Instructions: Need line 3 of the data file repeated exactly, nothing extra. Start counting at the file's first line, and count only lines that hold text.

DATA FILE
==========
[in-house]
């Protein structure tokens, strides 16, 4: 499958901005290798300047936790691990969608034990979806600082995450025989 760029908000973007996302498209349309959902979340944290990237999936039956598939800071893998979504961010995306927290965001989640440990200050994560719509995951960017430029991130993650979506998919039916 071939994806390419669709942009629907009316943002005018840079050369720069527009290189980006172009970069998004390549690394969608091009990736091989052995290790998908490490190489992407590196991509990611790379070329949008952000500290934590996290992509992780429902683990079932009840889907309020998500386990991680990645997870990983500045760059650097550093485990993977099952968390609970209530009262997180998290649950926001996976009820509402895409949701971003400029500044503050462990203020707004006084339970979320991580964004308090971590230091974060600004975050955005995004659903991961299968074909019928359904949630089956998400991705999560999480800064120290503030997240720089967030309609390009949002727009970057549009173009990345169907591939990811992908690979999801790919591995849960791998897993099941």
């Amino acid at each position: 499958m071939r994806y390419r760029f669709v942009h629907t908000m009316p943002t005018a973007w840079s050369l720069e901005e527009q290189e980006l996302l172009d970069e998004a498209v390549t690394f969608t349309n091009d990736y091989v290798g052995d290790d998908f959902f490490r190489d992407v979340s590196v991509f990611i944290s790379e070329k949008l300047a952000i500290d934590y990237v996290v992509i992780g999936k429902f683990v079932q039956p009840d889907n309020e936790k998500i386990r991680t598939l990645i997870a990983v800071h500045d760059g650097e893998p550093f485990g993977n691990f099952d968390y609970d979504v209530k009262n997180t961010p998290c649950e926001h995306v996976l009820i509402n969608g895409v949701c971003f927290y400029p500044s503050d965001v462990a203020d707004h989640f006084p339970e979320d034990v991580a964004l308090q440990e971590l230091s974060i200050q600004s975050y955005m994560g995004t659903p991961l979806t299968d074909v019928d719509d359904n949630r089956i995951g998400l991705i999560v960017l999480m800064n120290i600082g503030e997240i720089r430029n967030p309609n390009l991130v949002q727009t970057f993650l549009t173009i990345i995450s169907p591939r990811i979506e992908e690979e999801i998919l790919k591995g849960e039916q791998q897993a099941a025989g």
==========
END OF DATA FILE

């Amino acid at each position: 499958m071939r994806y390419r760029f669709v942009h629907t908000m009316p943002t005018a973007w840079s050369l720069e901005e527009q290189e980006l996302l172009d970069e998004a498209v390549t690394f969608t349309n091009d990736y091989v290798g052995d290790d998908f959902f490490r190489d992407v979340s590196v991509f990611i944290s790379e070329k949008l300047a952000i500290d934590y990237v996290v992509i992780g999936k429902f683990v079932q039956p009840d889907n309020e936790k998500i386990r991680t598939l990645i997870a990983v800071h500045d760059g650097e893998p550093f485990g993977n691990f099952d968390y609970d979504v209530k009262n997180t961010p998290c649950e926001h995306v996976l009820i509402n969608g895409v949701c971003f927290y400029p500044s503050d965001v462990a203020d707004h989640f006084p339970e979320d034990v991580a964004l308090q440990e971590l230091s974060i200050q600004s975050y955005m994560g995004t659903p991961l979806t299968d074909v019928d719509d359904n949630r089956i995951g998400l991705i999560v960017l999480m800064n120290i600082g503030e997240i720089r430029n967030p309609n390009l991130v949002q727009t970057f993650l549009t173009i990345i995450s169907p591939r990811i979506e992908e690979e999801i998919l790919k591995g849960e039916q791998q897993a099941a025989g």